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Someone untied my ropes

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On 27/05/2020 at 10:35, Naughty Cal said:

 

So a load of bollix about nothing then?

As usual

On 27/05/2020 at 16:31, TheBiscuits said:

 

Was it Old Bill that untied the knot?  This is getting less and less like an episode of Poirot every minute ...

Maybe the Marina owner dropping a hint as June 1st is approaching?

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3 hours ago, Alan de Enfield said:

It is actually the 1965 BW Bye-Laws :

 

BRITISH WATERWAYS BOARD
BYE-LAWS
____________________
for regulation of the canals belonging to or under the control
of the British Waterways Board (other than the canals
specified in Bye-law 1) made pursuant to the powers of the
British Transport Commission Act, 1954.

 

 

Moorings not to be cut, etc.
37. No person shall turn any vessel adrift upon any canal or shall
unnecessarily cast off, cut loose, or interfere with any mooring or
rope or fastening of any vessel.

So it turns on the word "unnecesarily". If the situation involved another boat having to untie then retie the OP's boat for a sensible reason, then all is well.

 

But the title of the OP "someone untied my ropes" is a little misleading. Perhaps the title should be "someone untied my ropes and didn't retie them in the same way but my boat is safe so there's nothing to worry about"?

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I am quite surprised that there has not been more untying of ropes on the Goole visitor moorings now that restrictions on moving have been relaxed.  It still has the same boats there that have been resident for months and some have been there for almost a year.   I would say that 80% of the visitor moorings are taken by overstayers/continuous moorers.

 

Perhaps some rules and laws are only for others. Outraged by the acts of other boaters while finding reasons they themselves don't need to comply, or adhere to.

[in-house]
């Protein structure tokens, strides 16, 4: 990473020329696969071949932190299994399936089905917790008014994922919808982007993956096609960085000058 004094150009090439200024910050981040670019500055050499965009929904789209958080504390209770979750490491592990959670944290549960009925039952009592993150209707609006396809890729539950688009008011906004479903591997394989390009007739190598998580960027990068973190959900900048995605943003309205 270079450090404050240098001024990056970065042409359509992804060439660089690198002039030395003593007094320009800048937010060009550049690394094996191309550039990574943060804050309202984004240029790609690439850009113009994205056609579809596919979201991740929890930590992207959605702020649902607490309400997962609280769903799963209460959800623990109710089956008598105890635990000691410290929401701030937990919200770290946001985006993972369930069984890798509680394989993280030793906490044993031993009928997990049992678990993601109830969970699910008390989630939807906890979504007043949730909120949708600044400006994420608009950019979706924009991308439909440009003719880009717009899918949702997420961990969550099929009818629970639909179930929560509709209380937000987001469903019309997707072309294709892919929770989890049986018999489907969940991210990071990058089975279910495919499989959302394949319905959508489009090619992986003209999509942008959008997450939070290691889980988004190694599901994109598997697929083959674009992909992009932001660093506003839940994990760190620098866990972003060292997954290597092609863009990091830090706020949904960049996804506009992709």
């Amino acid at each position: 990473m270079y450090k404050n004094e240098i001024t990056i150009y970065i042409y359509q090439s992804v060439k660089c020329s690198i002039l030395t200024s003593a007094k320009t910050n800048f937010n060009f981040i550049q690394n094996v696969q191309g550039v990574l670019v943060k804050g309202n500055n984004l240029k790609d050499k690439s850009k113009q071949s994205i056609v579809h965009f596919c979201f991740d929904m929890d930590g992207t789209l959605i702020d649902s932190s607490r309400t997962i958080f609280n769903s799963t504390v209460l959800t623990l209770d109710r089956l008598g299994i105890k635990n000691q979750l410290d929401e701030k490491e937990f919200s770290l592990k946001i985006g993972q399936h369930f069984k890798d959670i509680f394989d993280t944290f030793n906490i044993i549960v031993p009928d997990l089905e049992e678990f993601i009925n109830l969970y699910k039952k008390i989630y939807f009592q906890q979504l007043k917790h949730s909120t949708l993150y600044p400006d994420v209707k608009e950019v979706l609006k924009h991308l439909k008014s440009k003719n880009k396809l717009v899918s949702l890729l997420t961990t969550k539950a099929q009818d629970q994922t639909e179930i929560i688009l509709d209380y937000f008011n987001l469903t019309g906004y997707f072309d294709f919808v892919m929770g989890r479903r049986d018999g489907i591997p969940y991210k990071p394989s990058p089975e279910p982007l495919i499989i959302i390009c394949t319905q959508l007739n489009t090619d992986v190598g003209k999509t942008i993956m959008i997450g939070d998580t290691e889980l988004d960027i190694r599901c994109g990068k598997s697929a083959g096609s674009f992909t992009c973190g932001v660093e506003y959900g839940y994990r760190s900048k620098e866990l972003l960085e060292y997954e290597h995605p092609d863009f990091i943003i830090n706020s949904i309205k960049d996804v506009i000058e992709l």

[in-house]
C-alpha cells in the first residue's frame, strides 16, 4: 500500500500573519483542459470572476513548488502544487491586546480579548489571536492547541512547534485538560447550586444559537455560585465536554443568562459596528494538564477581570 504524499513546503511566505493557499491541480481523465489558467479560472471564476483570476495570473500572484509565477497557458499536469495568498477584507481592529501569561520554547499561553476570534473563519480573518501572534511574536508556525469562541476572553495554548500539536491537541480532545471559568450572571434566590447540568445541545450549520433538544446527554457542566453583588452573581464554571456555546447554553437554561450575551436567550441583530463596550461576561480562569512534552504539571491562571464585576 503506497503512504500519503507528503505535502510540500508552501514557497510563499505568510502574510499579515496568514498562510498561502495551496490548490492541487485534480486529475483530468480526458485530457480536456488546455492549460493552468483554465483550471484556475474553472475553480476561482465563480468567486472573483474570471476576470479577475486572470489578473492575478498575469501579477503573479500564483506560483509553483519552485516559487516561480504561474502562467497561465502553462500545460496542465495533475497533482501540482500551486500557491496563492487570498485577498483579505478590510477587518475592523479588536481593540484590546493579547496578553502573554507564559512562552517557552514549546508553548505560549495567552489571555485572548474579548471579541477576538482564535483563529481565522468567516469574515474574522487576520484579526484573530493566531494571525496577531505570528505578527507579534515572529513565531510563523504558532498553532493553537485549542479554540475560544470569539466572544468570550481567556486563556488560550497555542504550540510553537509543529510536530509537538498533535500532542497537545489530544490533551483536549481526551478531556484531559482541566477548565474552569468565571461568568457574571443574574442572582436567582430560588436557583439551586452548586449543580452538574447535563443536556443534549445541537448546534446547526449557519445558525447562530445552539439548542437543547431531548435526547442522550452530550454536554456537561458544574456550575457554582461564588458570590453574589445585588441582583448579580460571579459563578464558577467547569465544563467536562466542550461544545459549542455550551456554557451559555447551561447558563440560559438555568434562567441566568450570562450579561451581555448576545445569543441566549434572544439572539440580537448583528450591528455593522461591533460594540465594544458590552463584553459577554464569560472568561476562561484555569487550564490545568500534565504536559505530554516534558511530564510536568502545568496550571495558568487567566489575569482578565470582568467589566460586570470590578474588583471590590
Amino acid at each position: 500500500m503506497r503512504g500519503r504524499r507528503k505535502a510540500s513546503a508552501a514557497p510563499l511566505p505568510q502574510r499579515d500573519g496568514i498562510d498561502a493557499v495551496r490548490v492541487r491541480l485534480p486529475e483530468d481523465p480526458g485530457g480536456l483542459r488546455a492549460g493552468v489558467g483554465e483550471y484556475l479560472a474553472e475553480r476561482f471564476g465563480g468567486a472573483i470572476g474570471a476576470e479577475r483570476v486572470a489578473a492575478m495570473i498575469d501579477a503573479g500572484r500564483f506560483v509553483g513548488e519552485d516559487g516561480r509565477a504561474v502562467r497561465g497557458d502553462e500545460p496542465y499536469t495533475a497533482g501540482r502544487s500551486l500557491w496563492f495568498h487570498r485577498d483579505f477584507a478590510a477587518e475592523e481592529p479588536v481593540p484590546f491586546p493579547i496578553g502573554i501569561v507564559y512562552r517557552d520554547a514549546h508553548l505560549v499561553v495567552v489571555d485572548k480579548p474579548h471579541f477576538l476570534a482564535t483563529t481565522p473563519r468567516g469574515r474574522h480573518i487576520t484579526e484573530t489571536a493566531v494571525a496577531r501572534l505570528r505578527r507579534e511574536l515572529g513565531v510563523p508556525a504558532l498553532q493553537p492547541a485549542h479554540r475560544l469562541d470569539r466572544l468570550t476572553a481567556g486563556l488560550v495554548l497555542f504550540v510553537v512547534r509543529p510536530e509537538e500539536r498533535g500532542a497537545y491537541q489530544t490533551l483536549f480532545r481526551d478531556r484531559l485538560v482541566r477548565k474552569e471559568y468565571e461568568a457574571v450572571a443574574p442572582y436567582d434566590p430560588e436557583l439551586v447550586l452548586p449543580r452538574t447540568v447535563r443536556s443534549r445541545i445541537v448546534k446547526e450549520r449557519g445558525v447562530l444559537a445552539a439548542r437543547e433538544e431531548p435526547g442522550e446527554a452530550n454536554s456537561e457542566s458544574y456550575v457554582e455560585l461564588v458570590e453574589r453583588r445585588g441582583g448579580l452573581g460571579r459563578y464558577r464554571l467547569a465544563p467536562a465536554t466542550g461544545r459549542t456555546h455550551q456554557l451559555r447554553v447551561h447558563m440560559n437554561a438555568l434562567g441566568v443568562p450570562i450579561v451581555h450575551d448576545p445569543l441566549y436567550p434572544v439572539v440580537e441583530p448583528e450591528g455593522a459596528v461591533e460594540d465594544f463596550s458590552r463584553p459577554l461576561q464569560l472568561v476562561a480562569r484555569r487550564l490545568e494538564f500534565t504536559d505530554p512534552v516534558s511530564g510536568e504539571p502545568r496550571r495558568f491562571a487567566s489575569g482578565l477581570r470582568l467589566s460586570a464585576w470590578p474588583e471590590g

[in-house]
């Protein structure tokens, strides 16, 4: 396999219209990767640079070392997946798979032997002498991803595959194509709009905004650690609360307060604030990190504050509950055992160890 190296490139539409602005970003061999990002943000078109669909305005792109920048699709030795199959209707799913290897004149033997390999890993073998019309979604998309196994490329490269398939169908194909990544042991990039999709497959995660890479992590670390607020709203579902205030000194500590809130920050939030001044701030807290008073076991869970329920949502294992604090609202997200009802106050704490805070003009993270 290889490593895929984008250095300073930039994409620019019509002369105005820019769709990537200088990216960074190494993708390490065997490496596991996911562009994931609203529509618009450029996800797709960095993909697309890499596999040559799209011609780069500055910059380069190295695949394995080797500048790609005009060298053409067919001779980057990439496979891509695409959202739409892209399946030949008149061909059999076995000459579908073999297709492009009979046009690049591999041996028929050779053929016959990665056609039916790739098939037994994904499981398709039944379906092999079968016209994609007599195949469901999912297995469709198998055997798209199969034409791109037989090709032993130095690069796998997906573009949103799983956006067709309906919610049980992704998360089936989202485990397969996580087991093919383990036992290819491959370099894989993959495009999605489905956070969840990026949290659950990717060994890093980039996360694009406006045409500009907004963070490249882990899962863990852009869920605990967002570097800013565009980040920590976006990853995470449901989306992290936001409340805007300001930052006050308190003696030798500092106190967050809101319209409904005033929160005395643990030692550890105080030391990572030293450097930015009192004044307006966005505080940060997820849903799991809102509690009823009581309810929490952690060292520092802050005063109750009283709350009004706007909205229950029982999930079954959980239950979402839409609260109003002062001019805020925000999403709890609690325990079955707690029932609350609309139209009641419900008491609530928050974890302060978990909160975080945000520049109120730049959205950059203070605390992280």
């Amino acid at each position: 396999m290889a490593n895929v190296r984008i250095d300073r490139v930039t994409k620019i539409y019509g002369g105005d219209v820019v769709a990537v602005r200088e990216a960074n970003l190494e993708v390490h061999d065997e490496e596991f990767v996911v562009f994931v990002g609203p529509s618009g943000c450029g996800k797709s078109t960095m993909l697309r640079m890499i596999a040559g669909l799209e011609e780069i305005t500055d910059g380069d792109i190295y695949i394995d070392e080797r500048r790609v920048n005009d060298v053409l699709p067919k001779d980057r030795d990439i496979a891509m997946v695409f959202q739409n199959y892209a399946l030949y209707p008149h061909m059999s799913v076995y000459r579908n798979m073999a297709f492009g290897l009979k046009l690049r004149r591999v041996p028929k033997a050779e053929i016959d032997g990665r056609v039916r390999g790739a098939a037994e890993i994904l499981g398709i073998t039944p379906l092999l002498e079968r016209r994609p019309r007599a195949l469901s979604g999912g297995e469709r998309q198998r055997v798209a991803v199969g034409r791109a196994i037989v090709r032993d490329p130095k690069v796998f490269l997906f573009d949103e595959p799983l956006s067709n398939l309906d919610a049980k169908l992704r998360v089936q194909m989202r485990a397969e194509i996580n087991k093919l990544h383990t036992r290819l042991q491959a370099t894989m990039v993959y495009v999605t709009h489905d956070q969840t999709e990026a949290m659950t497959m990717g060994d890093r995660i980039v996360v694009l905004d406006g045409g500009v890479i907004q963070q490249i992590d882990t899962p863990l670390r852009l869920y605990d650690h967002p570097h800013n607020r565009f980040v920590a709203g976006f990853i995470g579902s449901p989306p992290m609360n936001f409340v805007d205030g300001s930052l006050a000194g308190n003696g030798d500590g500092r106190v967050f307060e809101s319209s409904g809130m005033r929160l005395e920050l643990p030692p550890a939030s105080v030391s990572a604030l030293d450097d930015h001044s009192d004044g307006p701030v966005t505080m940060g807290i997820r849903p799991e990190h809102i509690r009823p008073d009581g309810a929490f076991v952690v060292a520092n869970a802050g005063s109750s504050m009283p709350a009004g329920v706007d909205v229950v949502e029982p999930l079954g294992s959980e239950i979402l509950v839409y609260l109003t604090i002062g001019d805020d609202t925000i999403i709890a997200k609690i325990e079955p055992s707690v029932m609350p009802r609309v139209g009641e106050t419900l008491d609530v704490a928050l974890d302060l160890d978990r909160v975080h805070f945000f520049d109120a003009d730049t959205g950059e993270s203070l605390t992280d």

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21 minutes ago, Joe Bourke said:

I am quite surprised that there has not been more untying of ropes on the Goole visitor moorings now that restrictions on moving have been relaxed.  It still has the same boats there that have been resident for months and some have been there for almost a year.   I would say that 80% of the visitor moorings are taken by overstayers/continuous moorers.

 

Perhaps some rules and laws are only for others. Outraged by the acts of other boaters while finding reasons they themselves don't need to comply, or adhere to.

What, no Comings and Goings?

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So what happened to talk8ng to people...if we were ever in the situation of sharing  a bollard we would make contact and ask their plans.... ok you off before Pop Master then just make us safe and we will sort out later..xx

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The etiquette of sharing a bollard, as I understand it, is that you tie below the boat already there. Sometimes though, you can find that there is a combination of winds and hitches that take up the whole height which makes things less straightforward. The way in which some people tie up is so complex to defy logic, and if one has to retie, you stand no chance of replicating it.

Bollard sharing is a total no-no to some, who expect their 'country garden' even in busy visitor moorings, and of course you get the middle of gap thoughtless people, and then you get the 'git gap' exponents who know exactly what they are doing.